One of the top concerns we’ve read on this blog and heard in public meetings leading up to last week’s 17-7 Northland approval, came from residents worried about what the project’s impact would be on Newton’s school population (despite an independent demographer report that suggests the school impact from Northland’s 800 apartments would be negligible.)

To those folks I say: Well then, you certainly should be concerned if Right Size Newton is successful gathering the signatures to overturn Northland because we could end up with a much larger school population increase.

Here’s how:

Under the state’s 40B law, rather than building 800 approved apartments, Northland could potentially build over 1,800 apartments (640 units on each of the site’s three parcels). And there would be nothing the city or Right Size can do to stop a 40B, the law is designed to bypass any zoning rules.

But that’s not all:  Under 40B, ten percent of all units in any development must be three bedrooms.

In Northland’s just approved project only five percent of the units are three bedrooms or a total of 4o units.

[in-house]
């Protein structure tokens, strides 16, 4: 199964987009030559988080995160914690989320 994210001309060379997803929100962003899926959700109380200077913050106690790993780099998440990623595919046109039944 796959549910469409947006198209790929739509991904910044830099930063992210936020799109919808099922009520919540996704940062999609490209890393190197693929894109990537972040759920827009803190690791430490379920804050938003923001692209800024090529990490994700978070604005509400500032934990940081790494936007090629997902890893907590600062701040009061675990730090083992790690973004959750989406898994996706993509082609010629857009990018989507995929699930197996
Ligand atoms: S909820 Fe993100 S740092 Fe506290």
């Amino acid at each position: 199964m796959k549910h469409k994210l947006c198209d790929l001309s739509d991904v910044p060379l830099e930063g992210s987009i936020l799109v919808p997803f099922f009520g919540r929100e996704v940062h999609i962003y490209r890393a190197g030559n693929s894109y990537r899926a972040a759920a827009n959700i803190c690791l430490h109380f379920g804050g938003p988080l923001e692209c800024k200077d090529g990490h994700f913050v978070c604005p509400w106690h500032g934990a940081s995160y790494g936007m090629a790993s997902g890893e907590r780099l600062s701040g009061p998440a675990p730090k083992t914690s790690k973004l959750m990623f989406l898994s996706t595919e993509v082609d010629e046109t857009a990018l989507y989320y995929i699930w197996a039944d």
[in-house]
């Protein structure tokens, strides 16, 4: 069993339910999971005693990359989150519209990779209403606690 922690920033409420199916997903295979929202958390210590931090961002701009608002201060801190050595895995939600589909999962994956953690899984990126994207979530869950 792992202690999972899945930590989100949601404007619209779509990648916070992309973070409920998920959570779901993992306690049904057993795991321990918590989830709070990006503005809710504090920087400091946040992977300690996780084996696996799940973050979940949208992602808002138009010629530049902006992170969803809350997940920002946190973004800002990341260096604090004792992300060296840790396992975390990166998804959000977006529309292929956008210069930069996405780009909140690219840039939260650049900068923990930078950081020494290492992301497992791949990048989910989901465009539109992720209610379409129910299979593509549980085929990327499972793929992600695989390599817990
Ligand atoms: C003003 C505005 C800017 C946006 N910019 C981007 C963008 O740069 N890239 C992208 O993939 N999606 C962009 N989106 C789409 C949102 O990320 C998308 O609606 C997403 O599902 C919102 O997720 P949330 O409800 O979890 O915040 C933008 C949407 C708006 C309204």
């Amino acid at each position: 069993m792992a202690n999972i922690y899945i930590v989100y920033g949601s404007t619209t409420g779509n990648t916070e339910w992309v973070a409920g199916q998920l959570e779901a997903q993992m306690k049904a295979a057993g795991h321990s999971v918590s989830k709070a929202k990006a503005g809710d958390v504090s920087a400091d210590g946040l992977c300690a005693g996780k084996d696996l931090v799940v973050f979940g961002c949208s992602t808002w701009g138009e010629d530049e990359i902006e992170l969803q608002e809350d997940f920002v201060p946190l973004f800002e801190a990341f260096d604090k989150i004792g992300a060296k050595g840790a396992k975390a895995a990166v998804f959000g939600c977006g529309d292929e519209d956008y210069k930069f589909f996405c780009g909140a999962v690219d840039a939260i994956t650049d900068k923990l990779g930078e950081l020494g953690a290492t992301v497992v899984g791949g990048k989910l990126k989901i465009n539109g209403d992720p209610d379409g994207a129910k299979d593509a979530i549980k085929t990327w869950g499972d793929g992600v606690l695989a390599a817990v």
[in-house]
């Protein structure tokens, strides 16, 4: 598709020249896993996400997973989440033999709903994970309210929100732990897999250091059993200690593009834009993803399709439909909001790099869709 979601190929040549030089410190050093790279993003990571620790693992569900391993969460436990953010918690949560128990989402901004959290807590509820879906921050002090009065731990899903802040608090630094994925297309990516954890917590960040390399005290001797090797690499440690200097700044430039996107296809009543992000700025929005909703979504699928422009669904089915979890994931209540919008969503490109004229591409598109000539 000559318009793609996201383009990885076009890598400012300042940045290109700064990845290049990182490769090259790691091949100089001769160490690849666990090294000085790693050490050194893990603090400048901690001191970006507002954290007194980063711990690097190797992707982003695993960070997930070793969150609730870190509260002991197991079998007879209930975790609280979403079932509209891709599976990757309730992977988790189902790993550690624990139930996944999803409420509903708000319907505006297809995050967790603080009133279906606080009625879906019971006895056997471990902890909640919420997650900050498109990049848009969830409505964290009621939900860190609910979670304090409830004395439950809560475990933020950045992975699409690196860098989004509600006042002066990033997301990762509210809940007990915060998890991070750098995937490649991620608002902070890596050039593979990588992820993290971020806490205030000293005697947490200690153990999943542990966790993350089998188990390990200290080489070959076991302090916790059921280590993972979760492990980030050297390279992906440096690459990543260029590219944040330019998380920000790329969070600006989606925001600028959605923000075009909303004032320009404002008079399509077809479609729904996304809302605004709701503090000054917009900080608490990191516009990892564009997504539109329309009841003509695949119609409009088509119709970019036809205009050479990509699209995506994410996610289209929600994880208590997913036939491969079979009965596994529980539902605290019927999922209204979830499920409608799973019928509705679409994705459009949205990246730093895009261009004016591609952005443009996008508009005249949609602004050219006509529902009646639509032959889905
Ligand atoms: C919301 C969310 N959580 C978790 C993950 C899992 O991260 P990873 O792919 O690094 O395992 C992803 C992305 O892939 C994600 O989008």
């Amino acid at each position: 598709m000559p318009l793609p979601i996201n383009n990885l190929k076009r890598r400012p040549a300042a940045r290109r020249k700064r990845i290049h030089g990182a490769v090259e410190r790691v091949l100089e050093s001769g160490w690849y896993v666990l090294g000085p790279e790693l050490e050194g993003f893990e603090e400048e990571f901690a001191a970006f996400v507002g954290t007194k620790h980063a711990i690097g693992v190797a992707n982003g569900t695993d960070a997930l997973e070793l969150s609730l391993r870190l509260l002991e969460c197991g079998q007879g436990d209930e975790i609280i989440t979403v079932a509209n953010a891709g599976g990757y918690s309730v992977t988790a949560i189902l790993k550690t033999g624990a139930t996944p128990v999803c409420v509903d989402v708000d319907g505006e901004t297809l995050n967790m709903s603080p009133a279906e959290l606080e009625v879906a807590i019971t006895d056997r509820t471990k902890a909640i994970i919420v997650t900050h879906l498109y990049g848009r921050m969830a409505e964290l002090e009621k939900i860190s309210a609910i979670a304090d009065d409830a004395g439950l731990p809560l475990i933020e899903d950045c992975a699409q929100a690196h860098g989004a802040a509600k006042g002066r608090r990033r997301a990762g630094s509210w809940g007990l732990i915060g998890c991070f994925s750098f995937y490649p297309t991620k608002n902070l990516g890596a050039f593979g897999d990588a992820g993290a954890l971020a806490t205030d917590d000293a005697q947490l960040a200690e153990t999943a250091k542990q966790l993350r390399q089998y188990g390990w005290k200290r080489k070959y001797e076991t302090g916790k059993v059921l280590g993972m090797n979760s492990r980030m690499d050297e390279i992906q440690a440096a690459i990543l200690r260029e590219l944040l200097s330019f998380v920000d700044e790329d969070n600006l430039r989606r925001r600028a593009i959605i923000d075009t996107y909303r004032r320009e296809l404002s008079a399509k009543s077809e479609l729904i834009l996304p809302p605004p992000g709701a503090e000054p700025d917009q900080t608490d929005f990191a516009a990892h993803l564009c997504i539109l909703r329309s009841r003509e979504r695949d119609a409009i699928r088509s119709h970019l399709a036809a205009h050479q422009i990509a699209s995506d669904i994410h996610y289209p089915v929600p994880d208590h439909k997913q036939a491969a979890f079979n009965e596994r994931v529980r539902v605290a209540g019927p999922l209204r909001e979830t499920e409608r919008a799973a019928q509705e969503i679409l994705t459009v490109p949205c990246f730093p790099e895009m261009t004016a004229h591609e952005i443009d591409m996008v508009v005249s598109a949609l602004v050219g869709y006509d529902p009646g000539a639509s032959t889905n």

But what happens if voters overturn the Northland vote and the developer chooses to build under 40B instead?

Well ten percent of each 640 unit parcel would result in a mandatory 64 three bedrooms. And since this 23 acre project is really three parcels, by law, they could build as or as many as 193 three bedrooms. I think everyone can agree that the more bedrooms, the more attractive these units will be to families with kids.

And under 40B, we’d likely also lose $10 million in traffic mitigation, free shuttles, free T passes for residents, parks, school building funds and other community give-backs that Northland and the city have thoughtfully negotiated over years of deliberations.

And those are number that should make anyone worried about our school population very nervous.